In this second article of the capnography series, James provides a guide to a few of the most common traces that you will encounter during surgery. Scroll to the end of the article to download a printable capnography cheatsheet. 

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Pain, what a Pain! (Part 2) – Practical Tips On How To Perform Dental Nerve Blocks In Companion Animal Practice

In this second article of the Pain, what a Pain! series, Dan takes us through the LRA techniques associated with dental and oral surgery. In this article, you will find practical tips and pictures on common dental nerve blocks as well as safety concerns to consider.

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​Peri-anaesthetic mortality and nonfatal gastrointestinal complications in pet rabbits

This recent retrospective study looks at the cases of 185 pet rabbits admitted for sedation or general anaesthetic and evaluates the incidence and risk factors contributing to peri-anaesthetic mortality and gastrointestinal complications.

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Pain, what a Pain! How Locoregional Anaesthesia can Improve the Outcome and Welfare of Veterinary Patients (Part 1)

In this first article out of a series of two, Dan takes us through an introduction and practical tips for appropriate local anaesthesia delivery. Find out why these anaesthesia techniques, that are well recognised in human medicine, have seen an increase in popularity in veterinary medicine over the recent years

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Perspectives on Premeds – Opioids

Perspectives on Premeds is a series of articles touching on different pharmacological, physiological and clinical aspects of pre-anaesthetic medication. This second article aims to provide a refresher on opioids.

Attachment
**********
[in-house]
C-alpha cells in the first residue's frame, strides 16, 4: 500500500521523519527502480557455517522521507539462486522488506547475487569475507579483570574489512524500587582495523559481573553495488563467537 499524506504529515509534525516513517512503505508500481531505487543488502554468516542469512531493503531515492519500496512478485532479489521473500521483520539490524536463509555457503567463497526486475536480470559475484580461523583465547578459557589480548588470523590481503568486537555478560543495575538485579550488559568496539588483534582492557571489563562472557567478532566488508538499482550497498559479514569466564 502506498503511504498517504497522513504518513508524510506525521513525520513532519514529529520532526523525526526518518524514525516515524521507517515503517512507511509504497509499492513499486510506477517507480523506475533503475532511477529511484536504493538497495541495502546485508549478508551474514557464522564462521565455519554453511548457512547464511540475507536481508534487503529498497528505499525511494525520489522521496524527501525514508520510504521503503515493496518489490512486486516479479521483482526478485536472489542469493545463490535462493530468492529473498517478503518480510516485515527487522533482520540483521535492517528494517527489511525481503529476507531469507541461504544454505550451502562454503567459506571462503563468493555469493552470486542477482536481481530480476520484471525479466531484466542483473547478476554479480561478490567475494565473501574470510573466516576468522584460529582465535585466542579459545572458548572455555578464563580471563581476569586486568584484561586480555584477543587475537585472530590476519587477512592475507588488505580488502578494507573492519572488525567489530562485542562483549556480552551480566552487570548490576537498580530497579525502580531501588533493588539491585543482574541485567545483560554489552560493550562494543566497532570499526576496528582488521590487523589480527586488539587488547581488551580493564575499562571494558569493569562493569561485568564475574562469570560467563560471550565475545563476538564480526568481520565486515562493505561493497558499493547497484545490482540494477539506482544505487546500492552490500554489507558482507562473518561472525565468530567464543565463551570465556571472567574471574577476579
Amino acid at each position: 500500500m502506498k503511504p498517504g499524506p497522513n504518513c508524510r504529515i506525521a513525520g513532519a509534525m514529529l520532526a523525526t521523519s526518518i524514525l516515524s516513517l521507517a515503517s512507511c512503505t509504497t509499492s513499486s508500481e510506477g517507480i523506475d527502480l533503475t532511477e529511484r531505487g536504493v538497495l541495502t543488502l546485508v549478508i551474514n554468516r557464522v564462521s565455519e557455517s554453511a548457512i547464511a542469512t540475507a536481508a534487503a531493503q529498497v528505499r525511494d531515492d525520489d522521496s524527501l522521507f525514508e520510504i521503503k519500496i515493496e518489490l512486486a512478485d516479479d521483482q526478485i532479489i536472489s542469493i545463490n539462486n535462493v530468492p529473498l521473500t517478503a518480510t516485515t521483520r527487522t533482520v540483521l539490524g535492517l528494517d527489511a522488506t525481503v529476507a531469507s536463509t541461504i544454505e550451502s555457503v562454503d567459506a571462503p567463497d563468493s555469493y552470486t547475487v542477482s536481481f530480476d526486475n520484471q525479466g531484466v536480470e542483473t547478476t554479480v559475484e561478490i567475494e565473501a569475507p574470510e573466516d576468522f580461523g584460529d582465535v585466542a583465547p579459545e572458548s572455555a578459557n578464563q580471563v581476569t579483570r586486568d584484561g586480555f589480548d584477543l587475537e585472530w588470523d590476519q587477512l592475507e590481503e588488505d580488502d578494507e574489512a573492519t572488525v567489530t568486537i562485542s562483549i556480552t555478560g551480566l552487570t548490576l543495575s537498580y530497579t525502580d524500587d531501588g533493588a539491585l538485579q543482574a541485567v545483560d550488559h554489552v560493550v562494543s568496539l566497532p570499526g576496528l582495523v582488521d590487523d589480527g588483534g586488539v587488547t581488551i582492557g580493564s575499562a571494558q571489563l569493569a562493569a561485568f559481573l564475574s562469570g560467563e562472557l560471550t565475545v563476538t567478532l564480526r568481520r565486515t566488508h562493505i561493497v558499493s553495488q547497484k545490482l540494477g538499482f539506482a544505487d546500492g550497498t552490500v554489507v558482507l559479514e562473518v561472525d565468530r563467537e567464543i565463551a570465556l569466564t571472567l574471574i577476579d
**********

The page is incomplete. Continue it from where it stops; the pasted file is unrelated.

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Effects of Dexmedetomidine with Different Opioid Combinations in Dogs

Read the highlights of a recently published research paper that evaluates cardiorespiratory, sedative and antinociceptive effects of dexmedetomidine alone and in combination with morphine, methadone, meperidine, butorphanol, nalbuphine and tramadol. 

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Preoxygenation Study Highlights

This study evaluates the effectiveness of two methods of preoxygenation in healthy yet sedated dogs and the impact of these methods on time taken to reach a predetermined haemoglobin desaturation point (haemoglobin saturation (SpO2) of 90%) during an experimentally induced period of apnoea.

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Capnography – Not Just a Load of Hot Air

Capnography is the measurement of inhaled and exhaled carbon dioxide (CO2) concentration. The graphical illustration of CO2 within respired gases versus times is known as the capnogram.

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Perspectives on Premeds – Alpha-2 Agonists

Perspectives on Premeds is a series of articles touching on different pharmacological, physiological and clinical aspects of pre-anaesthetic medication. This first article aims to provide a refresher on α2 agonists.

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Alfaxan - now licensed for use in pet rabbits

Jurox Animal Health is delighted to announce that Alfaxan is now licensed for cats, dogs and pet rabbits. This is an exciting advance and could change the way rabbits are anaesthetised in the U.K.